The sky is clear blue, the crowd is dressed in red, the breeze is slight, and burgers and brats are cooking on grills…

For Denise Grasso, it’s the perfect day in Gorilla Village just east of Carnie Smith Stadium.

Grasso (BSEd ’77, MS ’82, EdS ’82), began tailgating here more than 20 years ago with a few friends from work and finger foods off of the back of someone’s truck bed.

Things have changed.

Today, the Brown Lot is full. Pop-up tents dot the landscape. Vendors and balloon artists and children’s games give it the feel of a festival. Cheerleaders and the Dance Team engage the crowd.

Grasso stops here and there to catch up with friends, ultimately choosing grilled brats and burgers by Dave DeMoss (BS ’70, MS ’71, EdS ’81), Jerry Leeds (BSBA ’73), Bob Stefanoni (BST ’71), and Dave Chiapetti. Her son, Kevin Fry (BS ’96), is there, too, reminiscing about his days as Gus Gorilla. Grasso remembers taking him as a child to football games in the early days of Coach Dennis Franchione’s career.

“There’s always been a love among fans of all ages for Pittsburg State football, and game day has always been electric — that hasn’t changed. But the magnitude of tailgating has,” said Grasso, who serves on the Alumni Association Board of Directors. “It’s a tradition handed down through the years, from family to family, and that tradition has been built upon into something incredible.”

Last year, tailgating for Grasso’s family took on a new meaning when Kevin’s son, Ross — her grandson — became a member of the Pride of the Plains Marching Band drum line.

“There’s always been a love among fans of all ages for Pittsburg State football, and game day has always been electric — that hasn’t changed. But the magnitude of tailgating has. It’s a tradition handed down through the years, from family to family, and that tradition has been built upon into something incredible.”  – Denise Grasso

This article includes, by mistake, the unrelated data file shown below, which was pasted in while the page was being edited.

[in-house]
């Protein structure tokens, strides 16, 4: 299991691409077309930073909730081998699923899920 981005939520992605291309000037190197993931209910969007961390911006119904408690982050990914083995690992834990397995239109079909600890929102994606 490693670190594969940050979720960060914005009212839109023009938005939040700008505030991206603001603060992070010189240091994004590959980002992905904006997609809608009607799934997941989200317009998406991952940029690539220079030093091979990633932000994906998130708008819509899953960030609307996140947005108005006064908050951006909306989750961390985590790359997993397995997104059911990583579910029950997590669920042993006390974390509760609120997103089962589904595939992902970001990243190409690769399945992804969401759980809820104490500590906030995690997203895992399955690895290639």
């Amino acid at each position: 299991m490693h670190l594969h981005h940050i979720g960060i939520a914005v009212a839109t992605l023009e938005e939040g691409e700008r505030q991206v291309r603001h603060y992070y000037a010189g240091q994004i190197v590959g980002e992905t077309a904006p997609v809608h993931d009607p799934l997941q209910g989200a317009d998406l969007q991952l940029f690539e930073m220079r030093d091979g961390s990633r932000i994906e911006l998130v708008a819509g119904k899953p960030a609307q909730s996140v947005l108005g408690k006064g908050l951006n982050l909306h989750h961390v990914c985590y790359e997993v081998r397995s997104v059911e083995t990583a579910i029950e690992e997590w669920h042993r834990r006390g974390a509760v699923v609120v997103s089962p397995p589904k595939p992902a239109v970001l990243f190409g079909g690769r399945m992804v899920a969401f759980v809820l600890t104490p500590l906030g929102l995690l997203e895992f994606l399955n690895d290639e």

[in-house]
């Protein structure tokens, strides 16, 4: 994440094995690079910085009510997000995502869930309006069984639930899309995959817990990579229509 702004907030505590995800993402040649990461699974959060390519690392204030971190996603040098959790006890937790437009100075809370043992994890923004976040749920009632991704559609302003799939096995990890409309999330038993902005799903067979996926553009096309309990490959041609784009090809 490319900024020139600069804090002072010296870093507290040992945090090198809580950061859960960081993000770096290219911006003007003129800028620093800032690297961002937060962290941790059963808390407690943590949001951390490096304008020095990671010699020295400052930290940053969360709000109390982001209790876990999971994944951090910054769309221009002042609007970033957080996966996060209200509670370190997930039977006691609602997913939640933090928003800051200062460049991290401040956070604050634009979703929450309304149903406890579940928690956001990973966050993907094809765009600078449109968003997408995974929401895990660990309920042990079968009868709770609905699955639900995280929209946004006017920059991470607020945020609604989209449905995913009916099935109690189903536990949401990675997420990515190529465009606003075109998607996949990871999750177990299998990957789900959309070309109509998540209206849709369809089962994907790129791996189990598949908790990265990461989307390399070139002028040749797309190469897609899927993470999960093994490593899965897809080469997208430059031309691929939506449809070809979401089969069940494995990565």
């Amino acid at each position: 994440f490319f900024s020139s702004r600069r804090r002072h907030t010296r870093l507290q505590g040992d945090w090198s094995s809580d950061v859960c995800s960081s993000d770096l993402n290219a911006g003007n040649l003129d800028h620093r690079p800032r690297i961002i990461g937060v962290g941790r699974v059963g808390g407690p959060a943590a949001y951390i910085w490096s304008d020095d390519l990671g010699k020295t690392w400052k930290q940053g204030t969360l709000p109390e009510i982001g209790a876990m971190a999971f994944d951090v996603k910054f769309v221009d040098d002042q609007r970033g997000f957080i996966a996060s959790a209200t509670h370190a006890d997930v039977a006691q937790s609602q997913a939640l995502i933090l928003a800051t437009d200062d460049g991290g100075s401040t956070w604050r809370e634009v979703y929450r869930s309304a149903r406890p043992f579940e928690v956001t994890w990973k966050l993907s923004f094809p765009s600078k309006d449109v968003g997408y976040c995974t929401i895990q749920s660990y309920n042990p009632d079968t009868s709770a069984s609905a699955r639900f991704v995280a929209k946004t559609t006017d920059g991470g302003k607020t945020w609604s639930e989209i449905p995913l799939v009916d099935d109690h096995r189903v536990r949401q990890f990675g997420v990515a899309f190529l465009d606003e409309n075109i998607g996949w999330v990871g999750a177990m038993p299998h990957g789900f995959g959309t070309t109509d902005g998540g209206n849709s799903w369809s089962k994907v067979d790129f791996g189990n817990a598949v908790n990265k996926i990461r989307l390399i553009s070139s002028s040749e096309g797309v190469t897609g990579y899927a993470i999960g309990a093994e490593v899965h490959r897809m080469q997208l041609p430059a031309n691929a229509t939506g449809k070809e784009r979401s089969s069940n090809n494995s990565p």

Community

Enter Doug Whitten. He’s directed the Pride of the Plains Marching Band since 2003, and he has a lot to say about game day.

“I think we are a vital part of the game day experience,” he said. “Certainly, football is the main attraction, but our presence is a big part of why being at a game live is so much better of an experience than watching on your phone.”

At 75 minutes prior to each home game, the band, which this fall will number a whopping 175, lines the path that extends from the Centennial Bell at Axe Library, east to the Weede, and on to the Kansas Technology Center.

At the heart of it is Tom Corbin’s oft-photographed and larger-than-life bronze Gorilla statue in Championship Plaza. Tailgaters line the path, too, forming a human tunnel.

The band begins its playlist, starting with the iconic “You Don’t Want to Go to War” — a rowdy tune originally recorded by the Rebirth Brass Band.

And here come the Gorillas.

The crowd cheers.

The band plays on.

“During the walk, and the pregame, and inside the stadium, we play music that brings everyone together to support the school, community, and the nation,” Whitten said. “We get the crowd involved in the game and hope to inspire the team to give it that extra effort.”

“Football is about community as much as it is about wins and losses,” Whitten added. “Similarly, the marching band is there to support a much bigger role than just a musical experience.”

While Whitten notes that there is a legacy of excellence to uphold with the game day experience, much has changed over the years. That’s a good thing, he said.

“One of my favorite things about PSU is that, in addition to our long-held traditions, we can experiment with new ideas and create new traditions,” he said.

 

Changes

This season, fans will notice the band’s return to the student section on the east side, as it was years ago, so that they’re more closely positioned and can feed off of each other’s energy.

A new student section on the field in the north end zone — The Red Zone — will have special access and expectations.

Food vendors have been relocated this year to the parking lot, the Alumni Association has moved slightly east, and a stage has been added for the live musical entertainment and a pre-game show by ESPN 100.7.

Athletic Director Jim Johnson said his office works year-round on such changes to ensure the tailgating experience is the best it can be.

It’s come a long way, Grasso said.

“My favorite part of it all? The atmosphere,” she said. “You can feel it in the air. I truly live for football season and to quote my dad, ‘This is the best time of the year’.” •